Monsanto, DuPont end fight over GMO seeds

March 27, 2013
Ripe soybean awaiting harvest time in a field in western Brazil on January 30, 2011. Agribusiness giants DuPont and Monsanto ended a legal fight Tuesday over rights to genetically modified seeds, with DuPont agreeing to pay Monsanto licensing fees for its seed technology.

Agribusiness giants DuPont and Monsanto ended a legal fight Tuesday over rights to genetically modified seeds, with DuPont agreeing to pay Monsanto licensing fees for its seed technology.

Closing out a nearly four year old battle, the two agreed that DuPont Pioneer will pay $1.75 billion in royalties to Monsanto for the next 10 years to tap Monsanto's Roundup seed technology in developing its own genetically modified .

The deal will replace a previous court verdict ordering DuPont to pay Monsanto $1 billion for . The two said they would dismiss lawsuits against each other pending in a St. Louis, Missouri federal court.

"This technology exchange helps both companies to expand the range of innovative solutions we can offer farmers, and to do so faster than either of us could alone," said DuPont Pioneer President Paul Schickler in a statement.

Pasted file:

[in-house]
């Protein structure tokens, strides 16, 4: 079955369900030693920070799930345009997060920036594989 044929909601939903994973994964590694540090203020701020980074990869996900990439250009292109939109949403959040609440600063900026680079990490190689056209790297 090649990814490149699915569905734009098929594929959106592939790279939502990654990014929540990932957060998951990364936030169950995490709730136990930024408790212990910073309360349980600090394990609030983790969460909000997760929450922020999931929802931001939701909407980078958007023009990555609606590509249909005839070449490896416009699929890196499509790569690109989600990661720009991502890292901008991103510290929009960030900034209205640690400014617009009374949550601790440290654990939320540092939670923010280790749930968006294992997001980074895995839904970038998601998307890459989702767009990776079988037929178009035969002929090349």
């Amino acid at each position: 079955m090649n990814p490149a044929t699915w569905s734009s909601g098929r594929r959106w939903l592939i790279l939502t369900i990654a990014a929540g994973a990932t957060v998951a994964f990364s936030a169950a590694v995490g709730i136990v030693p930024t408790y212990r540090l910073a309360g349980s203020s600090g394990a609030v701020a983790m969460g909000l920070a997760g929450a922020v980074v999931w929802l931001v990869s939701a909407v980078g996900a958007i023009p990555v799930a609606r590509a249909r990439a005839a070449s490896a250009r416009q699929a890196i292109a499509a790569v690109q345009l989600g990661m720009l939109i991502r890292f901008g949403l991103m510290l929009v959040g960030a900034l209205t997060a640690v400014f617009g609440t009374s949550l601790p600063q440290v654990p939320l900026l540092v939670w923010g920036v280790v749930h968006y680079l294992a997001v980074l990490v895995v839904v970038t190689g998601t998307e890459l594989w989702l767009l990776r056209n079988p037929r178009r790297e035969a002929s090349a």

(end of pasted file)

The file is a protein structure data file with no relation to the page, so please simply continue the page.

"The agreements broaden the Pioneer -up. Importantly, they give us greater flexibility in developing combinations of genetics and traits to help feed an increasingly crowded planet."

Monsanto president Brett Begemann said the deal "endorses the value of our next-generation soybean technologies."

"This signals a new approach to our companies doing business together, allowing two of the leaders in the industry to focus on bringing farmers the best products possible while working to advance innovation and long-term opportunity for agriculture."

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